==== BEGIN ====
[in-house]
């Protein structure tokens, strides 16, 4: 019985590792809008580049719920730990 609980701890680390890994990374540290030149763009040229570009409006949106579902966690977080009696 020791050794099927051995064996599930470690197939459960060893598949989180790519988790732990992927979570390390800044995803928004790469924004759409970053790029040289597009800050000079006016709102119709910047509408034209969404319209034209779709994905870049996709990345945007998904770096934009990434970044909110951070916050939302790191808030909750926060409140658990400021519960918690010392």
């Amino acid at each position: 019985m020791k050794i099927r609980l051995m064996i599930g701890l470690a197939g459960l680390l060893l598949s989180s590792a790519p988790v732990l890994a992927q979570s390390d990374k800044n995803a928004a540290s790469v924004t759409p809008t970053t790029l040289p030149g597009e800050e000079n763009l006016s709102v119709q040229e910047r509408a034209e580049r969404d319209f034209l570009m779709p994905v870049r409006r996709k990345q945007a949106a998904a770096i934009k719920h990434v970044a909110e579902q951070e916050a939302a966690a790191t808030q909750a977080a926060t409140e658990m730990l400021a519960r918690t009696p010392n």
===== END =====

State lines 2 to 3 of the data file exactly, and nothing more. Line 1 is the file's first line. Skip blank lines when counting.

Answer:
């Protein structure tokens, strides 16, 4: 019985590792809008580049719920730990 609980701890680390890994990374540290030149763009040229570009409006949106579902966690977080009696 020791050794099927051995064996599930470690197939459960060893598949989180790519988790732990992927979570390390800044995803928004790469924004759409970053790029040289597009800050000079006016709102119709910047509408034209969404319209034209779709994905870049996709990345945007998904770096934009990434970044909110951070916050939302790191808030909750926060409140658990400021519960918690010392």
């Amino acid at each position: 019985m020791k050794i099927r609980l051995m064996i599930g701890l470690a197939g459960l680390l060893l598949s989180s590792a790519p988790v732990l890994a992927q979570s390390d990374k800044n995803a928004a540290s790469v924004t759409p809008t970053t790029l040289p030149g597009e800050e000079n763009l006016s709102v119709q040229e910047r509408a034209e580049r969404d319209f034209l570009m779709p994905v870049r409006r996709k990345q945007a949106a998904a770096i934009k719920h990434v970044a909110e579902q951070e916050a939302a966690a790191t808030q909750a977080a926060t409140e658990m730990l400021a519960r918690t009696p010392n």